To our knowledge, this is the first study to simultaneously investigate prevalence and characteristics of the three most investigated FSS (IB, CWP, CF) and two exposure-defined FSS (MCS, WAD) in the general population by means of a clinical diagnostic research interview performed by trained family physicians over the telephone. Moreover, we also assessed a new unifying diagnostic construct, BDS, and its ability to capture the more established diagnoses. Overall weighted prevalence of having at least one FSS was 9.3%, and while most of the overall case group had only one FSS, the majority within each FSS type had FSS comorbidity. Overall weighted prevalence of BDS was 10.5% (95% CI: 9.3–11.9), and this constituted mostly single-organ BDS, i.e. patients with symptoms from one or two organ systems. Compared to non-cases, multi-syndromic FSS and multi-organ BDS were strongly associated with unemployment, poor health, limitations in daily activities, and physical and mental comorbidity. These associations were less strong for those only having one FSS or single-organ BDS indicating that individuals with multiple FSD are more burdened. Overall diagnostic agreement between FSS and BDS was high (92.0%, kappa 0.78), sensitivity and specificity of BDS were high (>90%), and the BDS construct captured the majority of FSS categories.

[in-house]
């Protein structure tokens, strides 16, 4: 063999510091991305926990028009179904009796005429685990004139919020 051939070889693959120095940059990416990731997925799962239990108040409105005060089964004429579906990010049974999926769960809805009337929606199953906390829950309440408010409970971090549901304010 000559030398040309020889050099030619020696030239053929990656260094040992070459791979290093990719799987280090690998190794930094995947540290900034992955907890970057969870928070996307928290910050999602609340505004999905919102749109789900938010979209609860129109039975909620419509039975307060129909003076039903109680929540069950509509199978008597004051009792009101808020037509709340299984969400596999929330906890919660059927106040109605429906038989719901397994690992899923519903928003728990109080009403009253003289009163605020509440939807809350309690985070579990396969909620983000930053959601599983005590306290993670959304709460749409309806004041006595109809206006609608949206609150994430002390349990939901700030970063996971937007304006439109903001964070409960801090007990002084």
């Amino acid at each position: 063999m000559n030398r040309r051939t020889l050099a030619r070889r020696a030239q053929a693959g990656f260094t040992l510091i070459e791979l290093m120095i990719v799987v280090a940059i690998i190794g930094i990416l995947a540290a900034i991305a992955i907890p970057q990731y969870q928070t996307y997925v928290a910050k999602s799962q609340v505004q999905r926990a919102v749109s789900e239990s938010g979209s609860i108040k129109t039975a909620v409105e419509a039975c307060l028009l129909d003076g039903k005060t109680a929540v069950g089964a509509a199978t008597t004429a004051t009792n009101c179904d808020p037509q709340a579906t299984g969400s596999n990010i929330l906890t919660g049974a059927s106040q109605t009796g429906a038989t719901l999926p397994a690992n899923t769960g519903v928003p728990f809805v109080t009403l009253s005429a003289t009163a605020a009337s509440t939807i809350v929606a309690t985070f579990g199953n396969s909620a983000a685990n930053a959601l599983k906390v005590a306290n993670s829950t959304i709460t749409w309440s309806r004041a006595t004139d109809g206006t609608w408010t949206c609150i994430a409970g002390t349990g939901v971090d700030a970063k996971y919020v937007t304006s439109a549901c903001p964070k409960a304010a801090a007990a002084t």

Other population-based studies including several FSS simultaneously have reported prevalence of IBS ranging from 3.5% to 12.6%, prevalence of FM ranging from 1.9% to 9.4%, and prevalence of CFS/CF ranging from 0.8% to 12.6%34,41,42,43,44. Hence, our results on prevalence of IB, CWP, and CF are in line with these studies, even though we found lower prevalence of IB and CWP. One reason for this could be that all mentioned studies have used questionnaires as method for case identification which could cause some false positive cases overestimating the various FSS prevalence.